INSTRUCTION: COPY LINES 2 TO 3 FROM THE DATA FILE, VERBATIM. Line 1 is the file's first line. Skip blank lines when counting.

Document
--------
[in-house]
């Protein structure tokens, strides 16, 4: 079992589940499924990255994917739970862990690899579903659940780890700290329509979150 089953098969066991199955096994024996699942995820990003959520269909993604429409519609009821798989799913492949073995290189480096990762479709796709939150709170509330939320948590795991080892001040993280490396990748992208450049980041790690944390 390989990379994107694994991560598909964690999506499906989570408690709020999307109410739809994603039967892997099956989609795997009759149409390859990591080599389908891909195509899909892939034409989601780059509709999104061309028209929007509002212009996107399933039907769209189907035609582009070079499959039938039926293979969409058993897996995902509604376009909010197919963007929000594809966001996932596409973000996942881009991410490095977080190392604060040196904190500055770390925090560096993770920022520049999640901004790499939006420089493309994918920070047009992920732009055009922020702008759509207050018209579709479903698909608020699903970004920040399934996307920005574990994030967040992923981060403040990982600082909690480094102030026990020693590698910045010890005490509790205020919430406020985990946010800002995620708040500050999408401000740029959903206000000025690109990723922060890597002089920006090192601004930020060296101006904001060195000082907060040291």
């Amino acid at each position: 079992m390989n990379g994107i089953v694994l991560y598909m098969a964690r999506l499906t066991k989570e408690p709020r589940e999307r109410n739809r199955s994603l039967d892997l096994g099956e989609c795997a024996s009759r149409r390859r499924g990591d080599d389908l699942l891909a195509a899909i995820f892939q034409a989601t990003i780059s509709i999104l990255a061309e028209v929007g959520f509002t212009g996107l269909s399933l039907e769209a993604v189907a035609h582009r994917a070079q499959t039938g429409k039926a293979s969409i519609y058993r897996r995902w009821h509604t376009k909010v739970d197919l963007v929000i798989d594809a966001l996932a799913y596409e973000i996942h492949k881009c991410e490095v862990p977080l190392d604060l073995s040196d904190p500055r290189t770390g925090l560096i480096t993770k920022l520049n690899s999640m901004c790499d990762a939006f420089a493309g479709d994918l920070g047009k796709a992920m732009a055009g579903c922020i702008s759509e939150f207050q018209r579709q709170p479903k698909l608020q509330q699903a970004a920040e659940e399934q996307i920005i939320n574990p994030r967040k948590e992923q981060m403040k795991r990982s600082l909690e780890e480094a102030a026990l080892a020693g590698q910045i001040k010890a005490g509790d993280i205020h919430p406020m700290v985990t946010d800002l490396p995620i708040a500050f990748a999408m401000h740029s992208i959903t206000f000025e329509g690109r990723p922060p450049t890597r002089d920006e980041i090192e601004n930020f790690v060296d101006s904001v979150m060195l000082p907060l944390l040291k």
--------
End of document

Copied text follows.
């Protein structure tokens, strides 16, 4: 079992589940499924990255994917739970862990690899579903659940780890700290329509979150 089953098969066991199955096994024996699942995820990003959520269909993604429409519609009821798989799913492949073995290189480096990762479709796709939150709170509330939320948590795991080892001040993280490396990748992208450049980041790690944390 390989990379994107694994991560598909964690999506499906989570408690709020999307109410739809994603039967892997099956989609795997009759149409390859990591080599389908891909195509899909892939034409989601780059509709999104061309028209929007509002212009996107399933039907769209189907035609582009070079499959039938039926293979969409058993897996995902509604376009909010197919963007929000594809966001996932596409973000996942881009991410490095977080190392604060040196904190500055770390925090560096993770920022520049999640901004790499939006420089493309994918920070047009992920732009055009922020702008759509207050018209579709479903698909608020699903970004920040399934996307920005574990994030967040992923981060403040990982600082909690480094102030026990020693590698910045010890005490509790205020919430406020985990946010800002995620708040500050999408401000740029959903206000000025690109990723922060890597002089920006090192601004930020060296101006904001060195000082907060040291």
């Amino acid at each position: 079992m390989n990379g994107i089953v694994l991560y598909m098969a964690r999506l499906t066991k989570e408690p709020r589940e999307r109410n739809r199955s994603l039967d892997l096994g099956e989609c795997a024996s009759r149409r390859r499924g990591d080599d389908l699942l891909a195509a899909i995820f892939q034409a989601t990003i780059s509709i999104l990255a061309e028209v929007g959520f509002t212009g996107l269909s399933l039907e769209a993604v189907a035609h582009r994917a070079q499959t039938g429409k039926a293979s969409i519609y058993r897996r995902w009821h509604t376009k909010v739970d197919l963007v929000i798989d594809a966001l996932a799913y596409e973000i996942h492949k881009c991410e490095v862990p977080l190392d604060l073995s040196d904190p500055r290189t770390g925090l560096i480096t993770k920022l520049n690899s999640m901004c790499d990762a939006f420089a493309g479709d994918l920070g047009k796709a992920m732009a055009g579903c922020i702008s759509e939150f207050q018209r579709q709170p479903k698909l608020q509330q699903a970004a920040e659940e399934q996307i920005i939320n574990p994030r967040k948590e992923q981060m403040k795991r990982s600082l909690e780890e480094a102030a026990l080892a020693g590698q910045i001040k010890a005490g509790d993280i205020h919430p406020m700290v985990t946010d800002l490396p995620i708040a500050f990748a999408m401000h740029s992208i959903t206000f000025e329509g690109r990723p922060p450049t890597r002089d920006e980041i090192e601004n930020f790690v060296d101006s904001v979150m060195l000082p907060l944390l040291k």